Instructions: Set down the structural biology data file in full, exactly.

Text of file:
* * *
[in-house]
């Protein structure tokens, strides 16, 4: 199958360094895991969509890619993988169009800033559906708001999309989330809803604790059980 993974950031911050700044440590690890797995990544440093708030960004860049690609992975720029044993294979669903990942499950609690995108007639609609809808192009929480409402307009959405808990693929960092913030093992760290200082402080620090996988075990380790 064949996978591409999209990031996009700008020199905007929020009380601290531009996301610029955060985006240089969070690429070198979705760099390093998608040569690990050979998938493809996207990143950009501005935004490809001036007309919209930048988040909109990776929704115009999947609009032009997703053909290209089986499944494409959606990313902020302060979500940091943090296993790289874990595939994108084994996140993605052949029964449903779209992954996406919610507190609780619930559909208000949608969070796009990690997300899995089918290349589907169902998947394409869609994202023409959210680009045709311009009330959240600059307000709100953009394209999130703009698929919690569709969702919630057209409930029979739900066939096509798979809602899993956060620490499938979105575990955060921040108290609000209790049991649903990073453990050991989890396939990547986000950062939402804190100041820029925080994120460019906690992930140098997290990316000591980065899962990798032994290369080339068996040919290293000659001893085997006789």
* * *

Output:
[in-house]
């Protein structure tokens, strides 16, 4: 199958360094895991969509890619993988169009800033559906708001999309989330809803604790059980 993974950031911050700044440590690890797995990544440093708030960004860049690609992975720029044993294979669903990942499950609690995108007639609609809808192009929480409402307009959405808990693929960092913030093992760290200082402080620090996988075990380790 064949996978591409999209990031996009700008020199905007929020009380601290531009996301610029955060985006240089969070690429070198979705760099390093998608040569690990050979998938493809996207990143950009501005935004490809001036007309919209930048988040909109990776929704115009999947609009032009997703053909290209089986499944494409959606990313902020302060979500940091943090296993790289874990595939994108084994996140993605052949029964449903779209992954996406919610507190609780619930559909208000949608969070796009990690997300899995089918290349589907169902998947394409869609994202023409959210680009045709311009009330959240600059307000709100953009394209999130703009698929919690569709969702919630057209409930029979739900066939096509798979809602899993956060620490499938979105575990955060921040108290609000209790049991649903990073453990050991989890396939990547986000950062939402804190100041820029925080994120460019906690992930140098997290990316000591980065899962990798032994290369080339068996040919290293000659001893085997006789």